WASHINGTON – Custom and mindset dictated that the US men’s national team were largely disinclined to discuss Tuesday’s visit to BMO Field to face Canada earlier this week, before they dispatched an overmatched Cuba side 7-0 on Friday night.
But with the first task on their October Concacaf Nations League to-do list marked off with steely professionalism, all focus shifts to the biggest soccer clash between these neighbors in a decade or two, as a resurgent CanMNT aim to ambush the Yanks who tend to overshadow and overlook them in matters of sport – hockey aside – and culture alike.
“This is a game that they will have had circled on their calendar for a while,” said USMNT veteran and Toronto FC captain Michael Bradley before he and his teammates departed Audi Field on Friday night. “So we have to understand that going there is going to be a big test, because you’re going to get a young, motivated, dynamic team that is ready to play this game like it’s a cup final.”
Last month Canada head coach John Herdman called Tuesday “the game we have been waiting for, for 10-15 years,” adding that “it’s our house and we have to make sure they feel that.” This week Les Rouges and Montreal Impact midfielder Samuel Piette upped the ante further, saying that “the hate that we have toward the Americans is just natural” and underlining his squad’s optimism of a positive result.
“They have a lot of good young players. They have guys who have started to make real headway at good clubs in Europe, they have guys who play key roles for very good MLS teams and it’s all come together in a way where they think this is the best team they’ve had in a while,” noted Bradley of Canada. “And they’re motivated and they’ve got a little bit of a chip on their shoulder, and so it’s a team that on their day can cause anybody trouble.”
A TFC Designated Player since 2014, Bradley and his family have made The 6ix a happy home, giving him an up-close view on Canada’s recent crop of talent and Herdman’s charismatic leadership. Another intriguing subplot: His father Bob has helped GTA native Mark-Anthony Kaye grow into one of MLS’s top center mids at LAFC.
Michael also suggested that a breakthrough performance against the USMNT could become a turning point for Toronto’s relationship with the national team, who have underachieved all too often in this century.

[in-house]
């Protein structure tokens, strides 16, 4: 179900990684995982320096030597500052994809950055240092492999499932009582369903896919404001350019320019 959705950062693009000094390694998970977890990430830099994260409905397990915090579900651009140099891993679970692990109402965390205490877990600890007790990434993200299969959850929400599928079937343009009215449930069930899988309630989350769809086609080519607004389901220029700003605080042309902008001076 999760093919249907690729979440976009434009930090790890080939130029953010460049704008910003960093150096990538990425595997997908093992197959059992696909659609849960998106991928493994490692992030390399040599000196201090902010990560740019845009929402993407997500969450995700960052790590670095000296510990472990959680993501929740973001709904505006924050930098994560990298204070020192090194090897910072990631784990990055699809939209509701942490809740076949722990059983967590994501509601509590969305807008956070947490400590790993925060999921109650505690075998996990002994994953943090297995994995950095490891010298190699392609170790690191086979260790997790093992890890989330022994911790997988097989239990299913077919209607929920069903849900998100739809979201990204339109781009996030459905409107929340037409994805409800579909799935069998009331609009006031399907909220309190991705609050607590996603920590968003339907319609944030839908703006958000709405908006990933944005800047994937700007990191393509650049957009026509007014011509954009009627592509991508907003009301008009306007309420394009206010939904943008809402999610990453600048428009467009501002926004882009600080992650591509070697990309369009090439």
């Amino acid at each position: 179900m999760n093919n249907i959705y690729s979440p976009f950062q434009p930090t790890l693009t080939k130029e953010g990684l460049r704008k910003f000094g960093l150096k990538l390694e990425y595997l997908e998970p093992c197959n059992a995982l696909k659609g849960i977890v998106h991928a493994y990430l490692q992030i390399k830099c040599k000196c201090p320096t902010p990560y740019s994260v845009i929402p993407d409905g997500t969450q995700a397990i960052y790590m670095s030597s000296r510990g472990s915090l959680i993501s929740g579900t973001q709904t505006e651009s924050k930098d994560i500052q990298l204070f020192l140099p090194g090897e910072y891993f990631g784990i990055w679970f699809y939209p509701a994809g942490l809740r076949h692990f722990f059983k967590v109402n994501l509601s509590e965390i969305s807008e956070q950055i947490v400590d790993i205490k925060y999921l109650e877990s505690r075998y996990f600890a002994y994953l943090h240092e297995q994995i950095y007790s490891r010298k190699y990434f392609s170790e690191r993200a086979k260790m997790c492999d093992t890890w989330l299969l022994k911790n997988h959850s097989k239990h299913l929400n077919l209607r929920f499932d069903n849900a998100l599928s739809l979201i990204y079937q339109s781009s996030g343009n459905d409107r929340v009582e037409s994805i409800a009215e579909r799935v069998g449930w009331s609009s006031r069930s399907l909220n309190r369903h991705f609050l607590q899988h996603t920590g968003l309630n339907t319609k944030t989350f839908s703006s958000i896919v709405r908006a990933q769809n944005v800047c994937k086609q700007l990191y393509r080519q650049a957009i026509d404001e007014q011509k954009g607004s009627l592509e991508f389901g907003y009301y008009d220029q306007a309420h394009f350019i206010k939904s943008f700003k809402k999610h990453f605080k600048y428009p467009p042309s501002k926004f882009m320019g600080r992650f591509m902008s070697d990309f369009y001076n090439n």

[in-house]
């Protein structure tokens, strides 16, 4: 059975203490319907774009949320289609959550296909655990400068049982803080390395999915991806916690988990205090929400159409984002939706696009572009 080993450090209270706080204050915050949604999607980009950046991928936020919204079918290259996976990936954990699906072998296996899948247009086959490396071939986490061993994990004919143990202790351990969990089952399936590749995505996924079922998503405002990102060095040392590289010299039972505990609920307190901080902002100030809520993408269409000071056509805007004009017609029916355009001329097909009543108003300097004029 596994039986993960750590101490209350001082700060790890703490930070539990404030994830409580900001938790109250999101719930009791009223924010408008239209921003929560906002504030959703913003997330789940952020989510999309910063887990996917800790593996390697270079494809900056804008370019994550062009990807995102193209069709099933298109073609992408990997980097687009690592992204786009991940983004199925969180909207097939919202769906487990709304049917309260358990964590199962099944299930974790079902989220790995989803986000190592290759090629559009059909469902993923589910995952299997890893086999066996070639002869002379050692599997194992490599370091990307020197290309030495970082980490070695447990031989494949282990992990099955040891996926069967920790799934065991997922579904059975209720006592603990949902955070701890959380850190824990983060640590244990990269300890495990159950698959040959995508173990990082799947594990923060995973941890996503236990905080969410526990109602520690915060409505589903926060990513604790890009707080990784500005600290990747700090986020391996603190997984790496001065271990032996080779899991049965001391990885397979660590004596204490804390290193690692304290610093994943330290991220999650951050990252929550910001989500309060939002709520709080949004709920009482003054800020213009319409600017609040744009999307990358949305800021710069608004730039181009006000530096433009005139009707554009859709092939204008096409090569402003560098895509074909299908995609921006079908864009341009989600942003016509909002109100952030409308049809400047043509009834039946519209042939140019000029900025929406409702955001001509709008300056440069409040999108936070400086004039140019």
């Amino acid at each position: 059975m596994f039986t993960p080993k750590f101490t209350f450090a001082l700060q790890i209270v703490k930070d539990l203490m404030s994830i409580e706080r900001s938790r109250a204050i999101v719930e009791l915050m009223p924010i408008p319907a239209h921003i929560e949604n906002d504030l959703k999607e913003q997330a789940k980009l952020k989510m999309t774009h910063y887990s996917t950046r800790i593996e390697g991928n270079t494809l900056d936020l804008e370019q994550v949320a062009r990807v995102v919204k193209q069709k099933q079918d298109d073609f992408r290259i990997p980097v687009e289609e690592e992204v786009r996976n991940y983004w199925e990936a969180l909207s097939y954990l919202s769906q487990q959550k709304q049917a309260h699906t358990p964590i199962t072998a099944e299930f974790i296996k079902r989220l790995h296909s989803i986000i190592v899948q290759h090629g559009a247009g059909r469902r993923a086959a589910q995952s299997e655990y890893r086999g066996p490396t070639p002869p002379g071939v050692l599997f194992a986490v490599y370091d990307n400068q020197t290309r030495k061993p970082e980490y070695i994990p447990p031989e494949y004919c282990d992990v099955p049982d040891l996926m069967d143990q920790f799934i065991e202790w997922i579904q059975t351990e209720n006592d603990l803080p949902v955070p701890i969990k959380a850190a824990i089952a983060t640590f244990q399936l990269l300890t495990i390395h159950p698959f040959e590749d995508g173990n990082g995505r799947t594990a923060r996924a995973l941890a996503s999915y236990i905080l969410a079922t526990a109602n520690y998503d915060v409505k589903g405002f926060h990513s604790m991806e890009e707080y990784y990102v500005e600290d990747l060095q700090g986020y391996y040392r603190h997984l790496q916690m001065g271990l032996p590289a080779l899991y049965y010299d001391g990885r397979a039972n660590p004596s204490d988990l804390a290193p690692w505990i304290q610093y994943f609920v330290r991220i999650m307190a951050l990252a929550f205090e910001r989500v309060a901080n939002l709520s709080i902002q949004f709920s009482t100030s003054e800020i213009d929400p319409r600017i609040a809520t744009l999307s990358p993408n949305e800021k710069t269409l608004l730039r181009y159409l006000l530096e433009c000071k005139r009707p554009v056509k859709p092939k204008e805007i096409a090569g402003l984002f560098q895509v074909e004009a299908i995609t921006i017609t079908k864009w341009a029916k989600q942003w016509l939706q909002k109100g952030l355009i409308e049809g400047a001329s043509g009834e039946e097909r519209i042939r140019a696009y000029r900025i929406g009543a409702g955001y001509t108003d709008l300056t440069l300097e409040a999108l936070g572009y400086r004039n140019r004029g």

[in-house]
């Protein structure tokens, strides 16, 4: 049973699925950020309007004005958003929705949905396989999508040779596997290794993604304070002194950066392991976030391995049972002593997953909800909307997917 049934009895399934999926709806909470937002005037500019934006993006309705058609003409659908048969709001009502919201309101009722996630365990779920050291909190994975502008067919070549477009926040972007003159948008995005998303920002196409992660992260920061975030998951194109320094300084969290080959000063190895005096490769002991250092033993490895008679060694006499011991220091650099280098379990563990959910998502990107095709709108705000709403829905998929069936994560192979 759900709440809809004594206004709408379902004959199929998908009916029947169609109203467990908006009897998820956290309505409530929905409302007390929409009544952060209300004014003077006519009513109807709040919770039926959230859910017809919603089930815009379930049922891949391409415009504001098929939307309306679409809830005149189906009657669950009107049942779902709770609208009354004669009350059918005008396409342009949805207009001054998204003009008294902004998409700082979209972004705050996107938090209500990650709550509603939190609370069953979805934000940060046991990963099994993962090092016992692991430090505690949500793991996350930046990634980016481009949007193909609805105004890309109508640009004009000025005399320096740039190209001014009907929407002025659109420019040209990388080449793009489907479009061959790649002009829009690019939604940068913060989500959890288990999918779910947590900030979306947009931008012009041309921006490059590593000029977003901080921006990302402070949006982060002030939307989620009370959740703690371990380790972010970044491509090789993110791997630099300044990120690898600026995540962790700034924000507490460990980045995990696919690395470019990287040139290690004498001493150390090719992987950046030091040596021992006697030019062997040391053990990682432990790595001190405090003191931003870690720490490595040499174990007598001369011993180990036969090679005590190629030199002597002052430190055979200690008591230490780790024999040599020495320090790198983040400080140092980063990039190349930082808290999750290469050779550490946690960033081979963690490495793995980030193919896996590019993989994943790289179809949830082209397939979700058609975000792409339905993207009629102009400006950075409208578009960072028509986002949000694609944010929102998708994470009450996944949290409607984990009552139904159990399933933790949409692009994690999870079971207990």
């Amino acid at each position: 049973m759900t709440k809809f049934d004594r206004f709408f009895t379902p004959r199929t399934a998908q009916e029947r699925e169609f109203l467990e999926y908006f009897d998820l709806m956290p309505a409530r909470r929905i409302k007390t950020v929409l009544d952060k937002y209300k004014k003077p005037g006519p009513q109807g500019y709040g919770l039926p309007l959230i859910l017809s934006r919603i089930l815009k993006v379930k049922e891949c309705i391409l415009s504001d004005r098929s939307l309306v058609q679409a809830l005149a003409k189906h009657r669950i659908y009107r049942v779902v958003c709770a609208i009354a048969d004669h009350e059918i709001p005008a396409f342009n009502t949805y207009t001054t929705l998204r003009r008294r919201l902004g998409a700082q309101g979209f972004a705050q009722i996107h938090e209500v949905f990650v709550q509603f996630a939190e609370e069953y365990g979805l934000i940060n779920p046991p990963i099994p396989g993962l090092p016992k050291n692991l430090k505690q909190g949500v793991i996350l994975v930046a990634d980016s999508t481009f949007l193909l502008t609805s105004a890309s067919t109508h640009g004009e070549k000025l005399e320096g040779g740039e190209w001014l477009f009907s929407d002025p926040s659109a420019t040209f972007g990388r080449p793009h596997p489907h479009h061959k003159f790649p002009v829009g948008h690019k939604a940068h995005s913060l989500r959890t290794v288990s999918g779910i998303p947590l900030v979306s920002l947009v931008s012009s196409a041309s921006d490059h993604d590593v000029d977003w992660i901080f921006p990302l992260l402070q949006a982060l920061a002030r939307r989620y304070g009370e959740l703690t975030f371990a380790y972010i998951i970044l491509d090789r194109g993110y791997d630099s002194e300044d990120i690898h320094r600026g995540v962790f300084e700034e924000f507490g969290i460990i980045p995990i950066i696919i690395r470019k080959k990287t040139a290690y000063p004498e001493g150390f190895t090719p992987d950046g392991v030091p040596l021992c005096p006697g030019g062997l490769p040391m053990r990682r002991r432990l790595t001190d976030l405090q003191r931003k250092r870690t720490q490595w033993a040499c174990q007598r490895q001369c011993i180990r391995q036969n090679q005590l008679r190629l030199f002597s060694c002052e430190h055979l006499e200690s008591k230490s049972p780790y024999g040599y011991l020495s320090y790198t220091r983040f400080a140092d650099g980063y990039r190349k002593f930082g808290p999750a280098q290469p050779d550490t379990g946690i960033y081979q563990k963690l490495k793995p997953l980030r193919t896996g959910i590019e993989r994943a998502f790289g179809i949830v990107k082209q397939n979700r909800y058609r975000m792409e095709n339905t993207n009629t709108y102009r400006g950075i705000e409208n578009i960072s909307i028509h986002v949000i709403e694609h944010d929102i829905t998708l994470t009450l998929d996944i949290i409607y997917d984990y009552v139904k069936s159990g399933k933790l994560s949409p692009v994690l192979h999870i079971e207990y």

“In Toronto the everyday football vibe is still geared around Toronto FC. That’s just the reality,” he said. “The national team certainly has a loyal following, the Voyageurs [supporters group] and the way that they’ve supported the national team, supported Canadian soccer, that part has been incredible and I think now Toronto will be excited to throw their full support behind the national team for a big game.
“In the last three, four, five years a lot of the big football days in Toronto have involved Toronto FC. I think certainly the national team will be excited to have their day.”
Bradley didn’t log minutes in Friday’s mauling, as coach Gregg Berhalter elected to staff his central midfield with Weston McKennie, Cristian Roldan and Jackson Yueill, with Sebastian Lletget coming off the bench. It’s tempting to conclude that those personnel choices are a hint that Bradley will get the runout at his club home on Tuesday. Though he wasn’t up for speculating on that topic, nor the type of welcome he may get at BMO, he sounded as eager for the occasion as the Canucks who’ll line up on the other side.
“I’ll certainly be ready to play; whether I do or not, that’s up to Gregg. And it’ll be a special night for me. I’m excited,” said Bradley, whose next cap will be his 151st. “The opportunity to play a game with your national team at home is not something that comes around often.
“What exactly the reception is, I don’t know. I know that the relationship that I’ve built with the city of Toronto, with our fans, with the people who come to that stadium on a regular basis, is special. And I’m damn sure that’s not changing based on one night.”